With the passage of time, this festival has acquired different expressions and connotations. In present times/milieu where glamour is ruling people’s heart and mind, there has been a major change observed in man’s attitude & approach towards this festival, as a result of which mutual feelings of love,affection & most importantly piousness has completely disappeared, because of which the current generations are asking questions like – How can one protect somebody just by getting a smooth cotton thread on his wrist which is easily breakable ? Do such rituals or practices seem practical in today’s modern world?  Those who are posing these questions must first of all understand that ‘Rakhi’ is merely not a cotton thread but a sacred obligation to protect modesty and also explains the importance of restraint in life. While tying Rakhi on her brother’s hand, a sister does not just seek protection for herself only, No! she keeps much higher spirit of seeking protection for entire female community. Along with this, she also prays to Lord in her heart that her beloved brother becomes liberated from vices of lust,anger,greed,attachment & ego and attains true peace & happiness in life. Thus, it is important for those so called modern & practical people to realize that tying Rakhi is just a symbolic gesture , what’s important in this ritual is feelings of good wishes & prayers that comes out from a sister’s heart and which further acts like a shield of protection for her brother. However, one wonders that are only females in need of protection? Wouldn’t God – our Beloved Supreme Parent, Teacher be a more effective and a loyal Protector? We often forget our true identity of being an infinitesimal point of the divine energy i.e a soul. We get entangled in the web or bondages of 5 vices (lust, anger, greed, attachment and ego) which overpowers us and influence us to perform negative actions, which in turn causes sorrow & misery. So, when Almighty applies the “tilak” of soul-consciousness on our forehead, we become elevated & divine and start seeing each other as souls and not body. This unlimited vision of brotherhood breaks all barriers of caste, creed, gender, religion and superstitions ,thereby purifying our consciousness & making our actions positive to receive HIS blessings and good wishes and stay under the canopy of his protection for eternity. So, let’s bind ourselves in this ‘Spiritual Bond’ that would liberate us from all bondages & help us to regain our lost sovereignty.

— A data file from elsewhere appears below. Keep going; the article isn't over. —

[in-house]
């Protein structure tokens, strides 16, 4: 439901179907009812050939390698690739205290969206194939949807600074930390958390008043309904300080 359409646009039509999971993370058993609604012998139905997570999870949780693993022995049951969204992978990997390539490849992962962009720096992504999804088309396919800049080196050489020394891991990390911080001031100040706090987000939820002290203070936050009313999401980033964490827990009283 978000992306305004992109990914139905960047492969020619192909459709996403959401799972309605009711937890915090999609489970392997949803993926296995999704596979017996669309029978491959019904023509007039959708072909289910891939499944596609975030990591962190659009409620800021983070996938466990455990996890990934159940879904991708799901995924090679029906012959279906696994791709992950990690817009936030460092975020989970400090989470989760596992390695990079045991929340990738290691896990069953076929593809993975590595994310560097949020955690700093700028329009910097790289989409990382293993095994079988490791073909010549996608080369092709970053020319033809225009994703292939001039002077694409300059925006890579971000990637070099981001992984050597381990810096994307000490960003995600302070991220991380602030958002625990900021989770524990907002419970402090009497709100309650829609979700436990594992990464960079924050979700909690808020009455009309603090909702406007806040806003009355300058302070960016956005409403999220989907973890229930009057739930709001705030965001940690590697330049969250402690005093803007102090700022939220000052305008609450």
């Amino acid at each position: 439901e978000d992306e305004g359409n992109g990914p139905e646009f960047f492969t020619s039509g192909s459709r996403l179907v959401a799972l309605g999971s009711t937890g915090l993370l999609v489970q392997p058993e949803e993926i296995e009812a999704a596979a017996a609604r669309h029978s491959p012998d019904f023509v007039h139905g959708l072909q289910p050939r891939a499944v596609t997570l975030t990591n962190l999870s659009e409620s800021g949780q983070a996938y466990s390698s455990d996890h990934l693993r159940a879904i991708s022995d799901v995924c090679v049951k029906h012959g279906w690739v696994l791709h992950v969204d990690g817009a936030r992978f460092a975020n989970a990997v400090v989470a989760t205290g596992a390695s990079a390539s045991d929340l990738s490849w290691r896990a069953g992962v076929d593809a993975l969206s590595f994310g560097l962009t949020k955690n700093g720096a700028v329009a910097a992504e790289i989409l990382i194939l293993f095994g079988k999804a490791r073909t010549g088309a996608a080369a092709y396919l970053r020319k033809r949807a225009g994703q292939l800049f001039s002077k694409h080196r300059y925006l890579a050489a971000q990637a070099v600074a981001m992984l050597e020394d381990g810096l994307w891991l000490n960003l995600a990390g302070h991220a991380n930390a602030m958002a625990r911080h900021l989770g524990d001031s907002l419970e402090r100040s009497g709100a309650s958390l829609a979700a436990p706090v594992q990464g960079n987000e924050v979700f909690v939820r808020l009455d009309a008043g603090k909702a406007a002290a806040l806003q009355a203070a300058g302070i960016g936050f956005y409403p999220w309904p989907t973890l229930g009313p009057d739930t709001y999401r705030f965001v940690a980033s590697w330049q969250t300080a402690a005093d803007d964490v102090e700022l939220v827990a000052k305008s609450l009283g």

BK Nikunj

Rajyogi Brahma Kumar Nikunj is a young spiritual leader of the Brahma Kumaris.He's a living example of simplicity with depth, humility with courage, and wisdom with devotion.His life is the epitome of dedication, selflessness, and commitment towards self and world transformation.Born into a family of businessmen in Mumbai, as a child, BK Nikunj was a strong atheist. But, when he was 14, a chanced encounter with the spiritual legend Rajyogini Brahmakumari Nalini Didi ji totally changed his life.A linguist in 7 languages, he's been writing regular weekly columns for all the national dailies viz:DNA Times of India Indian Express Hindustan Times Mid day Dainik Jagran Rajasthan Patrika Lokmat Amar Ujala Kutch Mitra The Himalayan Times (Nepal) Hindustan Today (UK)He carries a blend of eastern spiritual wisdom, and western education and culture. This allows him to bridge understanding of cultures, with a high level of diplomacy and communication skills.His philosophy of life is: “Spirituality cannot be taught. It has to be experienced.”